Rapid charging isn’t about setting up powerful chargers or developing newer cell technology - It's about ensuring chargers work in-sync with battery packs (and multiple cells within) without compromising on their health.
Off late, our obsession with catchy headlines has left little room for nuance when discussing rapid charging. The current discourse focuses on battery packs or chargers, not battery packs and chargers.
The reason for this is simple - we’ve never had to think about energy as a two-sided problem. 🤷
For over 100 years, energy companies and conventional OEMs have worked in isolation. While energy companies focused on discovery, extraction, refinement & distribution of fuel, OEMs focused on vehicle-side of design, assembly, performance and distribution.
The only time they’ve had to interact is when a vehicle rolled into a fuel station and the attendant stuck a nozzle into the vehicle’s fuel tank. The end.
The very act of transferring energy into the vehicle isn’t dependent on the vehicle. Vice versa, filling petrol/diesel from different fuel stations doesn’t impact your vehicle’s health & performance.
It’s the exact opposite in the world of EVs as
Today, transferring energy from the grid to an EV is simple if you’re passing a nominal amount of electricity over 4-8 hours as the stress placed on both the charging station and the battery is fairly low.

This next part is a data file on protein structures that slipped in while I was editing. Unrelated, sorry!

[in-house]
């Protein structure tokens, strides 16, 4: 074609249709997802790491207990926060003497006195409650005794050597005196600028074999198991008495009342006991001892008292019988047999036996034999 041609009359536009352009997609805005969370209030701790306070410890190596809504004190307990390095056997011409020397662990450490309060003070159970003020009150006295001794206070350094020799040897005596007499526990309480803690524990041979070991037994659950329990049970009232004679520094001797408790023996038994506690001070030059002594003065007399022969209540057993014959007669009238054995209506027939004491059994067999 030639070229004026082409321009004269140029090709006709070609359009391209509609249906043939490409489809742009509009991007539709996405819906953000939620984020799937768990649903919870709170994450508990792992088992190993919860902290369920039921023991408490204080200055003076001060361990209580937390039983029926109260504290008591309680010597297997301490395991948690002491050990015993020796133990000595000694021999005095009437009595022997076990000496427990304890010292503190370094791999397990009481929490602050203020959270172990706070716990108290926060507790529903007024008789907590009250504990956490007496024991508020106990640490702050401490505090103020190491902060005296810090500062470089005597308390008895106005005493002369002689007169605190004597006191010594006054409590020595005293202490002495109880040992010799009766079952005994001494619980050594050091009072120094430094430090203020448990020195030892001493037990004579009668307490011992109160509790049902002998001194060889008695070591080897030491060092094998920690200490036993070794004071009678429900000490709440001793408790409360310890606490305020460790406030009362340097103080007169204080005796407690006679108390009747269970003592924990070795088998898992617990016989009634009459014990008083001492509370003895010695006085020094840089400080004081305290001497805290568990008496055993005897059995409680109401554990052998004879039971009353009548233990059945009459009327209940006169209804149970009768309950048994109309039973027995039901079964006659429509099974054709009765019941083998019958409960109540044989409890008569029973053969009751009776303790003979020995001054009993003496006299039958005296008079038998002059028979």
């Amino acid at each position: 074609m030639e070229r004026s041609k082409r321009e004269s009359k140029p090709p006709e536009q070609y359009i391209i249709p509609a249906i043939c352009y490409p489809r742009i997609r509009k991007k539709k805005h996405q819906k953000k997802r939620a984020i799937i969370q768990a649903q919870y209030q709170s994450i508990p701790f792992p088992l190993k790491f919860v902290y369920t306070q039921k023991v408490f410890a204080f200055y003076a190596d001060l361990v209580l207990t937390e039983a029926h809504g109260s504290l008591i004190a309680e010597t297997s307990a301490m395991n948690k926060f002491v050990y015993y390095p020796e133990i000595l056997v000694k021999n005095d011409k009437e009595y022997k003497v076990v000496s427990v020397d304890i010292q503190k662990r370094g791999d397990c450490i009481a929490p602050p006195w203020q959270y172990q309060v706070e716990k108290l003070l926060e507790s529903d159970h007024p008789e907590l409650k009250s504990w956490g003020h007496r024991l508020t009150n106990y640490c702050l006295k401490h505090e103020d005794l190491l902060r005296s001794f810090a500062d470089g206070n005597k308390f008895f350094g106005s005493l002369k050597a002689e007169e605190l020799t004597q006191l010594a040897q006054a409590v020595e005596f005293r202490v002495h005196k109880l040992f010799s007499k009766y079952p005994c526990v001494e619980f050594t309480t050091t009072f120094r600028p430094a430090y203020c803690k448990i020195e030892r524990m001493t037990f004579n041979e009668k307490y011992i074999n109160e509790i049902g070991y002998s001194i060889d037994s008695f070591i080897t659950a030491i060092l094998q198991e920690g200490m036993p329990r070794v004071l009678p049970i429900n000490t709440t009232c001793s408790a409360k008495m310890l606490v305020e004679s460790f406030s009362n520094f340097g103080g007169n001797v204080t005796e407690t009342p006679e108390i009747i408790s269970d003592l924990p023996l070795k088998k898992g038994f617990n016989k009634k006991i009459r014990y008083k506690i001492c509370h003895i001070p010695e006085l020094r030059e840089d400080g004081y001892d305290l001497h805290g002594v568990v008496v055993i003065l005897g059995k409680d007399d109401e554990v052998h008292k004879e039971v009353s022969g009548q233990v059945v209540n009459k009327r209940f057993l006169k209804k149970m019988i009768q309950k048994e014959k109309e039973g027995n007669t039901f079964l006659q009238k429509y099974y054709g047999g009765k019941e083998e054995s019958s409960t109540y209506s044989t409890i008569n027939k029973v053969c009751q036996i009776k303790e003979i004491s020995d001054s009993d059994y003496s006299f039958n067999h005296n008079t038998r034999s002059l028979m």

That changes when you’re rapid charging an EV in 15 minutes because a large amount of energy is delivered in a short period of time - the level of stress it places on the charging station, the battery pack & everything in between is immense.
Previous attempts to achieve 15 min rapid charging involved:
The reality is
Regardless of how big & powerful a charger is, an EVs battery pack simply cannot accept energy beyond a point.
Why? Let’s break it down.
Every EV comes with something known as a C rating - an indicator of how much average power an EV can accept when charging from 0 to 100%.
How do you calculate it? - Look up how long it takes an EV to charge from 0 to 100% and divide 60 mins by that number.
So if an EV claims to fully charge in:
You get the drift.
Now, if only 5% of your charging station is being utilised for a period of 4 hours -
Alternatively, in the above scenario, setting up 2.5kW charging stations would solve for 100% utilisation but due to a 4 hour recharge time, you would have to set up several chargers to avoid congestion at the station. While this works for one-off emergency situations, it’s impractical on a daily basis as you’d have to tackle problems like real estate utilisation, organised parking availability and finally - do you really want to sit around and wait for your EV to charge in 4 hours?
We’ve previously spoken about why Exponent Enabled rapid charging achieves maximum energy throughput and is the foundation for a profitable EV charging infrastructure.
For more such deep dives, keep your eyes peeled for the next edition of the Blueprint!